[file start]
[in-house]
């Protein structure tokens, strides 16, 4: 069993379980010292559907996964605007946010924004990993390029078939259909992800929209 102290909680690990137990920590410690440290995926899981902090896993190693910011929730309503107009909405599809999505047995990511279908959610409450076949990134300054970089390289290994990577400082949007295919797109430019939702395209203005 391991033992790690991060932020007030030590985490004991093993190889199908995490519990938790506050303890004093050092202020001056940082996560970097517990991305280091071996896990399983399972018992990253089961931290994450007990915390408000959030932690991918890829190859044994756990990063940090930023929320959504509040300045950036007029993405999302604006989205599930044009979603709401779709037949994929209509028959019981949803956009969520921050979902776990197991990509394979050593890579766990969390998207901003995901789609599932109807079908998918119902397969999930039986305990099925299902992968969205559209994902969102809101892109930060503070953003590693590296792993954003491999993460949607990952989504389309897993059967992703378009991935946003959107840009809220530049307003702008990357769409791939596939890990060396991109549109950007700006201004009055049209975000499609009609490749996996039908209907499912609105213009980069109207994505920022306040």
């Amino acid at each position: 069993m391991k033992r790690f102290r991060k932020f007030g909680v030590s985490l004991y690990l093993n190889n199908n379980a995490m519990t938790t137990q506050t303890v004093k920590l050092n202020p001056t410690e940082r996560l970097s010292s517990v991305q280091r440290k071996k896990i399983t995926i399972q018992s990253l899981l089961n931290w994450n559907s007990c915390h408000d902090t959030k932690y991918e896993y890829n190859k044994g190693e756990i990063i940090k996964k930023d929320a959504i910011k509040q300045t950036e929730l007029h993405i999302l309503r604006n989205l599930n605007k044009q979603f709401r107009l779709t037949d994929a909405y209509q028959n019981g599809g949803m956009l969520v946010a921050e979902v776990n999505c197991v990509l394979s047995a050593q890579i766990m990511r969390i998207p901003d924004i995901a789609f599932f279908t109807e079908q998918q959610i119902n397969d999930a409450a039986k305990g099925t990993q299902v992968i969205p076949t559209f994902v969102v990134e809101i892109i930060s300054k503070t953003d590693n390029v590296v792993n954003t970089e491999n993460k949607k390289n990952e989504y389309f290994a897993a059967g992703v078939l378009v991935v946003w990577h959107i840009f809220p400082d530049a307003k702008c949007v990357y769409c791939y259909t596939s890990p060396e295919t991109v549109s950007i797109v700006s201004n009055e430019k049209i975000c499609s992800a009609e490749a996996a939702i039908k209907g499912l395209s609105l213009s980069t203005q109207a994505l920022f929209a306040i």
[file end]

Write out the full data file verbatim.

[in-house]
């Protein structure tokens, strides 16, 4: 069993379980010292559907996964605007946010924004990993390029078939259909992800929209 102290909680690990137990920590410690440290995926899981902090896993190693910011929730309503107009909405599809999505047995990511279908959610409450076949990134300054970089390289290994990577400082949007295919797109430019939702395209203005 391991033992790690991060932020007030030590985490004991093993190889199908995490519990938790506050303890004093050092202020001056940082996560970097517990991305280091071996896990399983399972018992990253089961931290994450007990915390408000959030932690991918890829190859044994756990990063940090930023929320959504509040300045950036007029993405999302604006989205599930044009979603709401779709037949994929209509028959019981949803956009969520921050979902776990197991990509394979050593890579766990969390998207901003995901789609599932109807079908998918119902397969999930039986305990099925299902992968969205559209994902969102809101892109930060503070953003590693590296792993954003491999993460949607990952989504389309897993059967992703378009991935946003959107840009809220530049307003702008990357769409791939596939890990060396991109549109950007700006201004009055049209975000499609009609490749996996039908209907499912609105213009980069109207994505920022306040």
């Amino acid at each position: 069993m391991k033992r790690f102290r991060k932020f007030g909680v030590s985490l004991y690990l093993n190889n199908n379980a995490m519990t938790t137990q506050t303890v004093k920590l050092n202020p001056t410690e940082r996560l970097s010292s517990v991305q280091r440290k071996k896990i399983t995926i399972q018992s990253l899981l089961n931290w994450n559907s007990c915390h408000d902090t959030k932690y991918e896993y890829n190859k044994g190693e756990i990063i940090k996964k930023d929320a959504i910011k509040q300045t950036e929730l007029h993405i999302l309503r604006n989205l599930n605007k044009q979603f709401r107009l779709t037949d994929a909405y209509q028959n019981g599809g949803m956009l969520v946010a921050e979902v776990n999505c197991v990509l394979s047995a050593q890579i766990m990511r969390i998207p901003d924004i995901a789609f599932f279908t109807e079908q998918q959610i119902n397969d999930a409450a039986k305990g099925t990993q299902v992968i969205p076949t559209f994902v969102v990134e809101i892109i930060s300054k503070t953003d590693n390029v590296v792993n954003t970089e491999n993460k949607k390289n990952e989504y389309f290994a897993a059967g992703v078939l378009v991935v946003w990577h959107i840009f809220p400082d530049a307003k702008c949007v990357y769409c791939y259909t596939s890990p060396e295919t991109v549109s950007i797109v700006s201004n009055e430019k049209i975000c499609s992800a009609e490749a996996a939702i039908k209907g499912l395209s609105l213009s980069t203005q109207a994505l920022f929209a306040i």